This week I didn't have a chemotherapy treatment, but I did consult with the doctor. He's very personable and isn't afraid to get off topic for a few minutes because life events influence health events. We're undergoing a transition in the family with Utah Boy and his Sweet Nurse wife moving to Utah Valley, and she works in a hospital where my doctor might interact with her sometimes.

So far the treatment seems to be working. My left leg is pain free, and I walked into the doctor's office with the assistance of a cane. That's the first time since November I haven't used a walker to get around. Our plan right now is to reassess progress after the next set of three treatments. That means the second week of May I'll have another test--either PET scan or MRI probably--and be free of chemo side effects while Colorado Girl is visiting again for a few days. We'll have a birthday party for Utah Boy that week as well.

Sweet Nurse performed an act of mercy by trimming my toenails this week, and then she buzzed what's left of my hair. Doctor is surprised I haven't lost it all by now. Without a hat, I now look like the denizen of a concentration camp. Maybe I'm not going to be bald. That sometimes happens.

We started doing a TV exercise program called Sit and Be Fit, which is designed for seniors. I actually feel energized by it, but Hubby pulled a hamstring the second time out. Activity is good. It keeps the juices flowing. I've been having mini-massages, too, and that also helps. I can sit in a chair and the therapist can still do her thing.

Antibiotics are slowing down somewhat the cellulitis on my legs. It wasn't as bad this time when I went to get the wraps removed and replaced. We'll see how long that lasts. Those wraps are tight enough to act as the needed compression for the swelling and water retention that I'm now experiencing. In other news, my dermatologist and his assistant, who have been treating the cellulitis since January, both bought copies of both my books to give to their wives for Mothers Day.

And the second book, What Took You So Long, is being advertised in the Deseret Book spring catalog. So get it, read it, and put a review on Amazon, GoodReads, or Deseret Book.

Bottom line: six treatments down, six to go, feeling as well as can be expected. Life is good.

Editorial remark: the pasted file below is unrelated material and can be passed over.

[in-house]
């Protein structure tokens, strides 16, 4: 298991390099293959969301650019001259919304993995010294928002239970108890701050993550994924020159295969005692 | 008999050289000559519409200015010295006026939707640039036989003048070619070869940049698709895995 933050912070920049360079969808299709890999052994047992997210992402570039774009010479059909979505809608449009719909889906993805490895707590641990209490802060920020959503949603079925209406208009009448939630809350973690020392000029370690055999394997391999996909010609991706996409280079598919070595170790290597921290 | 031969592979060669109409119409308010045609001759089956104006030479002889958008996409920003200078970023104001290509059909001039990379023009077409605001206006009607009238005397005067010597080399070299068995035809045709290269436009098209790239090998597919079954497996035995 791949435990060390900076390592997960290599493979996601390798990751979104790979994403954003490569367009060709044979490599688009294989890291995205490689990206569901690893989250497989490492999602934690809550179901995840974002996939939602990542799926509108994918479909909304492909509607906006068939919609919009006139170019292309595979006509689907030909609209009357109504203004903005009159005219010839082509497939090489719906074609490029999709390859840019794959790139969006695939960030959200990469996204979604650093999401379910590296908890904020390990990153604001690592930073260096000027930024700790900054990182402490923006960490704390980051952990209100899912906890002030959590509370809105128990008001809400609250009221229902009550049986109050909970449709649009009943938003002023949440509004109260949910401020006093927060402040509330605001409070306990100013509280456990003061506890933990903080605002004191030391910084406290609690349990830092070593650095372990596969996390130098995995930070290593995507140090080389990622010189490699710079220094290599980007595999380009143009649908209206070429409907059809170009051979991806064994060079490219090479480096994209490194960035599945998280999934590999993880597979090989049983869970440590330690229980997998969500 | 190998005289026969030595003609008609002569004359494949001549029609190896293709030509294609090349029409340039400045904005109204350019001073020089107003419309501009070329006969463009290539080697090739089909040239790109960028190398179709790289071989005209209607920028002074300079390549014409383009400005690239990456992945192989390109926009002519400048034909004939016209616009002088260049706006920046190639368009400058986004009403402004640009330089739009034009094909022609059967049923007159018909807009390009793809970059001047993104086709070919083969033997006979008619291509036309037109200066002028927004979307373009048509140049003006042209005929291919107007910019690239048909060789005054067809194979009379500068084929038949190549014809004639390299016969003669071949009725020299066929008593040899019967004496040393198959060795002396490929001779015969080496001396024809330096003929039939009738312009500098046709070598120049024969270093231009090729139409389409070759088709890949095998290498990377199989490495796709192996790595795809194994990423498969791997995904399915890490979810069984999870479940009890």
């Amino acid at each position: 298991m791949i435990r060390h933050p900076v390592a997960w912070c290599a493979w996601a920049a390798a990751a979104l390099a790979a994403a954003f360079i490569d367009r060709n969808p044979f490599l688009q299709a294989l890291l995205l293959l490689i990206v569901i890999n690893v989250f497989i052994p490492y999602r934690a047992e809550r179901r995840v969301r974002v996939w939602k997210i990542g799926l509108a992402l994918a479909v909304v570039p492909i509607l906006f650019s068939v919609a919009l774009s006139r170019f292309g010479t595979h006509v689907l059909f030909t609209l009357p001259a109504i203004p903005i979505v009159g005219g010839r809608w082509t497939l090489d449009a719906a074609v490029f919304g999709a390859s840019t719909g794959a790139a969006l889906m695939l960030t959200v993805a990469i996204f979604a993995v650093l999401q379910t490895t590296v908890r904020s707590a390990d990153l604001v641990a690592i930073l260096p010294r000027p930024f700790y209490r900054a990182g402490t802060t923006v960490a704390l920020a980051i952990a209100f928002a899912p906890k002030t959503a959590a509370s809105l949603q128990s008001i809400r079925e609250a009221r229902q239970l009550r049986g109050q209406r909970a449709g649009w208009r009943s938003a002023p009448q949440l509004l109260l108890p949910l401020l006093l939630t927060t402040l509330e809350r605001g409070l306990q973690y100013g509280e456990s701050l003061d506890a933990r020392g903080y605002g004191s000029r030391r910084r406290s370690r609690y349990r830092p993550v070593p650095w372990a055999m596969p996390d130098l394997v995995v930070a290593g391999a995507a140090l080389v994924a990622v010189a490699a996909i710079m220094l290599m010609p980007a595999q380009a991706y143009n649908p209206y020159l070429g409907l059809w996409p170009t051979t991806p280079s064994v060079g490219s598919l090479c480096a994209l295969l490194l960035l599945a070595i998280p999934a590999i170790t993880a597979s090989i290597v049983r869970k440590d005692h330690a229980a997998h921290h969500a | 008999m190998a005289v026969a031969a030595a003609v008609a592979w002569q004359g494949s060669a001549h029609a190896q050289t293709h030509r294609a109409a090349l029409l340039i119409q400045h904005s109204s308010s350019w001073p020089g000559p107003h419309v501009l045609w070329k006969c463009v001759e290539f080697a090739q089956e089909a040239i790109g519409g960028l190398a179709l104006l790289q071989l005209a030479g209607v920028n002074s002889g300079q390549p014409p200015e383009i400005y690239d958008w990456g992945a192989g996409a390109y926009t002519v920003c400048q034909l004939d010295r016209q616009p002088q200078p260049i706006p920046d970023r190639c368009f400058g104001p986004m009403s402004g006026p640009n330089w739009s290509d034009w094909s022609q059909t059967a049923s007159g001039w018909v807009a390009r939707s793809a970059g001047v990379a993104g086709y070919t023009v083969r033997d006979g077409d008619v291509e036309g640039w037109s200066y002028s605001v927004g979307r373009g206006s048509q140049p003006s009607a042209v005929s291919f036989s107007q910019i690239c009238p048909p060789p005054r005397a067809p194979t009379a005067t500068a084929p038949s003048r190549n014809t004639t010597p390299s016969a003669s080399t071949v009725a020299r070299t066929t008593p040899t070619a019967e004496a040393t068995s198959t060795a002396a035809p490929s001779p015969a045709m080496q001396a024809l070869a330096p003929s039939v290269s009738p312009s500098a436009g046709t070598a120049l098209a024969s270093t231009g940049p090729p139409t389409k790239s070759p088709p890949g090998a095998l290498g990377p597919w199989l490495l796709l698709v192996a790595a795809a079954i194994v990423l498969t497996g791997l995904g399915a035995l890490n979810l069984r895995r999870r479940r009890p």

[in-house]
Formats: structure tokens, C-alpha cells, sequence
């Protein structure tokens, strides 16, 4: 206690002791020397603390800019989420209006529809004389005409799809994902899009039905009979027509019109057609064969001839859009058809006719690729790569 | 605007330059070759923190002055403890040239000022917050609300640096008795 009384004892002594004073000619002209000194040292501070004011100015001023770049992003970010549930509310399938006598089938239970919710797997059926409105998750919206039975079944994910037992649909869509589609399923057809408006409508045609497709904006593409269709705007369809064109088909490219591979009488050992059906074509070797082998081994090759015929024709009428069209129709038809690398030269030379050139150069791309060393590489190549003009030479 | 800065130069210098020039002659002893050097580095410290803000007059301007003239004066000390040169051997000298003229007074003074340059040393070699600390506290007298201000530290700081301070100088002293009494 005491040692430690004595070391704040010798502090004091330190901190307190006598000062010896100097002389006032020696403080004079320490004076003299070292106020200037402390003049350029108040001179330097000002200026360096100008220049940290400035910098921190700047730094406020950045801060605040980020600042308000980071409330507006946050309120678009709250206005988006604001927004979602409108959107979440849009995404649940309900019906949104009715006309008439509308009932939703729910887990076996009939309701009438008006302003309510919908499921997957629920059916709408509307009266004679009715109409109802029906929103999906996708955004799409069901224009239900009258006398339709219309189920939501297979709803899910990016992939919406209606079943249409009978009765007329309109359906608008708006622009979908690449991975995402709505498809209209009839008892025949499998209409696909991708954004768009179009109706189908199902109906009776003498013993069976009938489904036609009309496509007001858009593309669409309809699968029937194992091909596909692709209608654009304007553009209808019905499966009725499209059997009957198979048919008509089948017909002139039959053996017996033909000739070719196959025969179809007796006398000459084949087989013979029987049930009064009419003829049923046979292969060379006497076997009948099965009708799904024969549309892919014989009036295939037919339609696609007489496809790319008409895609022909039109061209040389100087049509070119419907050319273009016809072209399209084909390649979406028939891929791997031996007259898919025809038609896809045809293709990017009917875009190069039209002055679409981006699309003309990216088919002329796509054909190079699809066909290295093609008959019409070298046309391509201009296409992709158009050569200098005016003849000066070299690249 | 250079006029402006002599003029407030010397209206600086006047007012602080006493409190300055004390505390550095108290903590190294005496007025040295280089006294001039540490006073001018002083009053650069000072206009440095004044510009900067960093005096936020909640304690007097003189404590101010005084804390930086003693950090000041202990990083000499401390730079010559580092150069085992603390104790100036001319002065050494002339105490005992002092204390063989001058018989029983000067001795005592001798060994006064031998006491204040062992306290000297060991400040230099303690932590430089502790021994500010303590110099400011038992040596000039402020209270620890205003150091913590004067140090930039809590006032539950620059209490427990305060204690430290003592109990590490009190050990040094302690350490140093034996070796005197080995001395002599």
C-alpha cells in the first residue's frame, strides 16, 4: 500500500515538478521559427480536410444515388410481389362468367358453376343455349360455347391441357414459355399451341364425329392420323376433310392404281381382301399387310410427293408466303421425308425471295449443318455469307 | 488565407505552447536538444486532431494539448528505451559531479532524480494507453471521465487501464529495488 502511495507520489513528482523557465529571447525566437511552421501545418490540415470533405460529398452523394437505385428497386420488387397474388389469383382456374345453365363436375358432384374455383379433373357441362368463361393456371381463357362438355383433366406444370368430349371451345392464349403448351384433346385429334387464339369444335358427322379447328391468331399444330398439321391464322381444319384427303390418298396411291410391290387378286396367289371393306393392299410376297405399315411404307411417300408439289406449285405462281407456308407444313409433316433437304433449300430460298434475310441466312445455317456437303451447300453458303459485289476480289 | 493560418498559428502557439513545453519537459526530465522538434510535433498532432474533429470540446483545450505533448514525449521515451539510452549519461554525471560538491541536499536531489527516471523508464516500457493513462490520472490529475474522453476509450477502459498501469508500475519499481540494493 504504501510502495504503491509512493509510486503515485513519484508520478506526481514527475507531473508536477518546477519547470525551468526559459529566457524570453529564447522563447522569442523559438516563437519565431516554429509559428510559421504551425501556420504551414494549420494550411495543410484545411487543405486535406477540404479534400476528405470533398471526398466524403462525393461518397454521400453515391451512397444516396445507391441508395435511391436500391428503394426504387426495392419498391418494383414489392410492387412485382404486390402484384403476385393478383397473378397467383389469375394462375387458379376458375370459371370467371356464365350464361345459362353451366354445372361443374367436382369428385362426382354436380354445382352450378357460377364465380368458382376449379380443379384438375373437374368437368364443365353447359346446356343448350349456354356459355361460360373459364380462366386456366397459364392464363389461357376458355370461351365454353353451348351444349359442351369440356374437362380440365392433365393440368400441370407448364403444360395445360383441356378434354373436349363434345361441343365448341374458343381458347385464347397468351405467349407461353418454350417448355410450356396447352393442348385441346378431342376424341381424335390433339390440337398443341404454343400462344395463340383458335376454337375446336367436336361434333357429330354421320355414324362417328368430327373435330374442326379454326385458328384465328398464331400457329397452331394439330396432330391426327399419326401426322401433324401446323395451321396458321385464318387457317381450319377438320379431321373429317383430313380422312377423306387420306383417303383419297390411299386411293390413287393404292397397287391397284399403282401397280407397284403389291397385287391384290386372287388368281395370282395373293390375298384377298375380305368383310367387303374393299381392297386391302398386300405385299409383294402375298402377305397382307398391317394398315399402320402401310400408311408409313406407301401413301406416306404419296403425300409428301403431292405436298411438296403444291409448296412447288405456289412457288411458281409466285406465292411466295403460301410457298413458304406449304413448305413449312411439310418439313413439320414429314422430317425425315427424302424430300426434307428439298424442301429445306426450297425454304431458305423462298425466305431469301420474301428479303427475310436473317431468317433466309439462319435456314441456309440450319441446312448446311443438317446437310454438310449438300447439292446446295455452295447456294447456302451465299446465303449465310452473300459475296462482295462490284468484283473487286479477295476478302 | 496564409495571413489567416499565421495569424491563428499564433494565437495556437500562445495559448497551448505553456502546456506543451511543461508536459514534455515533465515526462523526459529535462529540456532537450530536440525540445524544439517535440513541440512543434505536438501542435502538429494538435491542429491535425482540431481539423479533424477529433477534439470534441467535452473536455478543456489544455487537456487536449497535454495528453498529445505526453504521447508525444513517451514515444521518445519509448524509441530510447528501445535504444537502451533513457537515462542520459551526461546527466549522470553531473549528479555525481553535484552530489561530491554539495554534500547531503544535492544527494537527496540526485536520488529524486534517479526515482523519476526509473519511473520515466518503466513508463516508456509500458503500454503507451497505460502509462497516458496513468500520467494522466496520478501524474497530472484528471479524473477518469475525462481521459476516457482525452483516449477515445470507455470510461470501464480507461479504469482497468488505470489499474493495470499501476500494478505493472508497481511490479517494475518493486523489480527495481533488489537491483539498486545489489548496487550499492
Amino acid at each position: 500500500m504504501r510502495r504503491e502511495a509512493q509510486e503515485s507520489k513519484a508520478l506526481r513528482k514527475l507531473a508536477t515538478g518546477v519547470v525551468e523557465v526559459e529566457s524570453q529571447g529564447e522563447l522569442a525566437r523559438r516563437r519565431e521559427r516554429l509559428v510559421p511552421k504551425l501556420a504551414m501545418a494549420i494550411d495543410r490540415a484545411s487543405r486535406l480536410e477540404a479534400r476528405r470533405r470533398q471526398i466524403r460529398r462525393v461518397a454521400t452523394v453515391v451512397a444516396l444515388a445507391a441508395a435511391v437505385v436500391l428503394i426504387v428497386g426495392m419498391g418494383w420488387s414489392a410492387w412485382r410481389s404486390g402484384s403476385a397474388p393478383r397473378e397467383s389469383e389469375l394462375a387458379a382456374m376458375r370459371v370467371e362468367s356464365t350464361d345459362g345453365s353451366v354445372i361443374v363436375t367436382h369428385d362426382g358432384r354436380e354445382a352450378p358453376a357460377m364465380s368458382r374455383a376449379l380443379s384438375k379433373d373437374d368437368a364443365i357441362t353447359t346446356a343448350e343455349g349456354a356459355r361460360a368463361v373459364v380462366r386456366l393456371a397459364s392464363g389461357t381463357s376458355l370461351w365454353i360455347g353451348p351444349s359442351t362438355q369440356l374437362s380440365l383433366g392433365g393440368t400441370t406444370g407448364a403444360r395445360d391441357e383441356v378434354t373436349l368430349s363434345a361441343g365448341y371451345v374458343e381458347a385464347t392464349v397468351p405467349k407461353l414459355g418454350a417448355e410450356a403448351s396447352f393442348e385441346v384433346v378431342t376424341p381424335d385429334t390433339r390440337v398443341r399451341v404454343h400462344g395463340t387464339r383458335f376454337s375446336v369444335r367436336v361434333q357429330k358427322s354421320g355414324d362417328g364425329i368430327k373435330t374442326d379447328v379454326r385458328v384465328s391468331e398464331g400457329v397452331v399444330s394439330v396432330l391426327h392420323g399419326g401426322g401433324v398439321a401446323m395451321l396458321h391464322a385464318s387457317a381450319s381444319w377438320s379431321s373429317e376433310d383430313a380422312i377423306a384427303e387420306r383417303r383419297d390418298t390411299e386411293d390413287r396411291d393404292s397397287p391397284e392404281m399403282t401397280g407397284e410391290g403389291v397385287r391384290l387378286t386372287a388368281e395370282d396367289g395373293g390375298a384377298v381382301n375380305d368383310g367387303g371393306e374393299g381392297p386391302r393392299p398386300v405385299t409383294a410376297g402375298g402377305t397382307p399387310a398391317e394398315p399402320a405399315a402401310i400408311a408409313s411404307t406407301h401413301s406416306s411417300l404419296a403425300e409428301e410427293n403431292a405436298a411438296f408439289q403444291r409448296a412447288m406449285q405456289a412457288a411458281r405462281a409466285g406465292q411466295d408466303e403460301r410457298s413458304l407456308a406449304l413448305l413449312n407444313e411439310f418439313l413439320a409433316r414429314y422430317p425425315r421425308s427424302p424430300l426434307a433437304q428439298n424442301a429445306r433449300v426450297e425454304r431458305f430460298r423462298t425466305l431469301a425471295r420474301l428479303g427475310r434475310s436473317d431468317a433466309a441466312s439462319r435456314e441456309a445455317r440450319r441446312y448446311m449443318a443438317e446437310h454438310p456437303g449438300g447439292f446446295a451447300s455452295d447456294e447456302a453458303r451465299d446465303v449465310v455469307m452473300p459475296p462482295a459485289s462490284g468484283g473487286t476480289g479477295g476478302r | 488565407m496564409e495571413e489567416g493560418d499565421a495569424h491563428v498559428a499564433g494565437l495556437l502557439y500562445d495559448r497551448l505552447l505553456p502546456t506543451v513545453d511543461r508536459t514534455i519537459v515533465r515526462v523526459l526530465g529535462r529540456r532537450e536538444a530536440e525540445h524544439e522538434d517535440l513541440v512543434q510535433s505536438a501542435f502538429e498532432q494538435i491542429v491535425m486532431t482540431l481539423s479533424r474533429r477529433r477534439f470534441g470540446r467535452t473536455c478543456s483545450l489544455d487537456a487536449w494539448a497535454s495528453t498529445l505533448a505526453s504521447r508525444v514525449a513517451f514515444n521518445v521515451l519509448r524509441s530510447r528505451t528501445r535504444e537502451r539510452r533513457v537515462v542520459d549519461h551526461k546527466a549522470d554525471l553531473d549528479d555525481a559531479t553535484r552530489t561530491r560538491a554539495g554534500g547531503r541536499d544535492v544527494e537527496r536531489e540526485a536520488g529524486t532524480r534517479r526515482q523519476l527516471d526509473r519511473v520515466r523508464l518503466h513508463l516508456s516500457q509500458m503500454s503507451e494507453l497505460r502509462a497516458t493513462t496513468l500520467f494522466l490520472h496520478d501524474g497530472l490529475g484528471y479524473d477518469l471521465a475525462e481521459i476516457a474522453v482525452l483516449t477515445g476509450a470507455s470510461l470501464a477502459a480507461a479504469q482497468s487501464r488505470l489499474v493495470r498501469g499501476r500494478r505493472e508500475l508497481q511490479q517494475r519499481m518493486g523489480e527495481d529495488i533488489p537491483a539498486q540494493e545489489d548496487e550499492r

Saturday, April 11, 2015

Halfway Point

Little markers along the way help me assess where I am with my cancer treatment, and every day is a new adventure.

Now that I've had six of the twelve chemotherapy treatments, it's becoming a familiar routine. Check in at the cancer clinic at the hospital, preliminaries with the nurse, get the tube inserted into the port implanted next to my collarbone, have blood drawn, visit with the doctor. We talk about how my week has gone, he looks at the blood test results, determines this week's "cocktail recipe," and infusions begin. It takes 20 or 30 minutes for the benedryl and other fluids to drip, and then the chemo itself takes about an hour.

This week I noticed a lot less pain in my groin area where a spot of cancer had been located. I'm even able to go short distances on my own without the walker that has kept me mobile since last November. I have a lot less arthritis pain in my joints, too.

Unfortunately, the cellulitis on my legs isn't responding to the antibiotics as quickly as I'd like, but my resistance is low. It's slow progress because I'm also experiencing swelling and water retention. This week I'm having issues with cancer-related neuropathy in my feet. That means my feet tingle and hurt and I can't get comfortable for very long when I'm sitting. So I learn to deal with it and tolerate it and feel grateful it's not one of the worse side effects I might be having.

We have started doing a TV exercise program for seniors, "Sit and Be Fit." It's exercises you can do sitting in a chair, or standing behind it while holding on, and it's surprising how many ways you can move your muscles while you're sitting down. It's half an hour that we do on days when we're at home and not otherwise active. Hubby pulled a hamstring muscle (!!!) but I've done well with it.

For my birthday, my kids gave me gift certificates for massages so for the past three weeks I've been taking advantage of that. It's a mini-massage--sitting up since it's so hard for me to move and turn otherwise--but I can actually feel movement in my left breast when my back is massaged, like it's opening pathways for the chemo. And I've noticed that the tightness in my breast is loosening, and the affected glands are softening. It's amazing to feel that difference.

Summary: six treatments down, six to go, and side effects still at a minimum. My hair is almost gone, and I sleep when I'm tired. I keep up with the rest of my normal activities and throw in the daily allowances for cancer. That's my life. It's all about coping.